The investor, therefore, not only receives a risk premium for the insurance exposure, but also has an interest rate component to the returns which is reset regularly. In the event that the next market correction is linked to higher rates, not only will ILS continue to do its own thing, but it will also see higher interest rates come through via the reset. The very low interest rate sensitivity of these securities adds another diversifying quality.

When all about you are losing…

When investors look for the diversification offered by an asset class, it is usually the downside correlation they focus on. The chart below plots market drawdowns over the past 10 years and compares to those observed with the Swiss Re Cat Bond Index. In most instances when the MSCI World or SP500 had a negative return period, the Swiss Re Cat Bond Index posted positive returns. The worst drawdown for cat bonds took place in the in third and fourth quarters of 2017, caused by some Atlantic hurricanes making land fall, as well as California wildfires and an earthquake in Mexico.

Arguably, cat bonds did show some mark-to-market losses during the pandemic led sell-off, but losing less than 2% vs double digit losses in other asset classes seems quite uneventful. This liquidity driven sell-off impacted cat bonds, but private transactions - which generally have a 12-month maturity and do not trade - were not at all impacted.

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That the credit cycle does not impact natural catastrophes is easy enough to understand, but would natural catastrophes ever have the scope to derail markets? Thankfully, no such events have - as yet - come to pass. Katrina in 2005 had almost no impact – the S&P 500 lost 1.3%  at the worst point during the week and ended flat after a few days. The Tōhoku earthquake and tsunami,  which occurred on 11 March 2011, had a bigger market impact with the Nikkei falling 15% in the aftermath. Within a few days the losses were at -4%.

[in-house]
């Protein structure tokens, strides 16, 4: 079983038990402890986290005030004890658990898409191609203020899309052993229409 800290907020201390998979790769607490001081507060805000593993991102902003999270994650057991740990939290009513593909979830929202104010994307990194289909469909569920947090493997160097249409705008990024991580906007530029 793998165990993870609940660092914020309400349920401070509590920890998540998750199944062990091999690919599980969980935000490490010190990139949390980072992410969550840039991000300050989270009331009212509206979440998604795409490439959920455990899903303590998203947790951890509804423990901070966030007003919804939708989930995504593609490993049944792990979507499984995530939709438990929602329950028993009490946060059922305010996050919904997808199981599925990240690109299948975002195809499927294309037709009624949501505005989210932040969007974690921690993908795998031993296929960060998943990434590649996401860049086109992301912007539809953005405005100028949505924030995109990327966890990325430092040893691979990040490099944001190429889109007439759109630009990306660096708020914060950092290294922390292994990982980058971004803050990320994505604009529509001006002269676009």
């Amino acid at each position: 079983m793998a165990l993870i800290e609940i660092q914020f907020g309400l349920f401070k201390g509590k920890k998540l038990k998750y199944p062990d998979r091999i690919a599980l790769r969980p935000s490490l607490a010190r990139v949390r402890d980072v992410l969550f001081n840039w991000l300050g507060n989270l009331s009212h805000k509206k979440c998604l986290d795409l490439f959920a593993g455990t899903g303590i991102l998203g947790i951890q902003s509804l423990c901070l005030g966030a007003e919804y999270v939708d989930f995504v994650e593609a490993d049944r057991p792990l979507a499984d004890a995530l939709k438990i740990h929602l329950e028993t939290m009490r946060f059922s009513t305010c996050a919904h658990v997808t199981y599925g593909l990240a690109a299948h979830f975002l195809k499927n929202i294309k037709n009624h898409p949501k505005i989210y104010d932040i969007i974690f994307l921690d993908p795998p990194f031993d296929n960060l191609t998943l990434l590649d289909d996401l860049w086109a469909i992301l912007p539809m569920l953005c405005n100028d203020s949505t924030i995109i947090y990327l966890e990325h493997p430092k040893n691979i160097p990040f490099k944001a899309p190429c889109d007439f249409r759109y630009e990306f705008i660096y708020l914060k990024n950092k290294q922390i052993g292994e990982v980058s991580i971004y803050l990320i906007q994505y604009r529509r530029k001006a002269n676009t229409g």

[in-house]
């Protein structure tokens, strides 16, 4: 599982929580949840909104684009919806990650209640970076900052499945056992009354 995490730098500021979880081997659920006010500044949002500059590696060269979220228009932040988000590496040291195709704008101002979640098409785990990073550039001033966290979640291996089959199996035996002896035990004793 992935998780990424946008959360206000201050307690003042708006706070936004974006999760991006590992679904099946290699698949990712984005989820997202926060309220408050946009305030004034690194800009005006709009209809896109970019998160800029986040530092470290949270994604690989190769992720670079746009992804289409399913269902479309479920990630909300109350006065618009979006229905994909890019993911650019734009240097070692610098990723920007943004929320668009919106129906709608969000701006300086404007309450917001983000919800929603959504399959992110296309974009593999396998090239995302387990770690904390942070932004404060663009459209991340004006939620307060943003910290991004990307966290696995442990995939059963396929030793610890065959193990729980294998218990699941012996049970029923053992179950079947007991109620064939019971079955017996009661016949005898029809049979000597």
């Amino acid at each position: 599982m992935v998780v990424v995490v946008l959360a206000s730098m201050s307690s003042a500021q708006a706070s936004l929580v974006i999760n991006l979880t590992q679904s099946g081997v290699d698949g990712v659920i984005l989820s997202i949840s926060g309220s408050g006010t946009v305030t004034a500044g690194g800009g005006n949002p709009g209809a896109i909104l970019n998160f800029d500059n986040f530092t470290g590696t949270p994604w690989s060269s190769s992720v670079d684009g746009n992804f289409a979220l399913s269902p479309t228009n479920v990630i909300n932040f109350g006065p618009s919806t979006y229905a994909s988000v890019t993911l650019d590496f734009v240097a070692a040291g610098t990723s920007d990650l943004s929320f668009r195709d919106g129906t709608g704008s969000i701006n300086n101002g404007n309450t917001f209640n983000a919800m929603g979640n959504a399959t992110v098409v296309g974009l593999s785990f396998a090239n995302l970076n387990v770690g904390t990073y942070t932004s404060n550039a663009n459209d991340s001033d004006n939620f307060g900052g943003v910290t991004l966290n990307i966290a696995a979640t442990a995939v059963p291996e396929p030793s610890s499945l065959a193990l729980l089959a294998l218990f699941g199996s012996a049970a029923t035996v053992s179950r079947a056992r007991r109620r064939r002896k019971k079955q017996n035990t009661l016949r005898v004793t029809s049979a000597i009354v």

A large hurricane in the Gulf of Mexico or a strong earthquake in California may cause markets to react but some mitigating factors are:

  1. Production sites for most industries are global, such that only a fraction of capacity would be hit
  2. Any large scale damage from a natural catastrophe would likely be met with stimulus/aid and the fallout would likely be short lived. 
  3. Shift to a more digital economy with remote servers

Thinking outside the box

The traditional approach of diversifying within the boundaries of bonds, equities, and possibly real estate does not adequately address the issue of diversification. In times of elevated market stress, correlations for these assets can draw towards 1. ILS introduces genuine diversification by isolating risks that are not related to the economic cycle.


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Topics:

  • Alternatives
  • Private Assets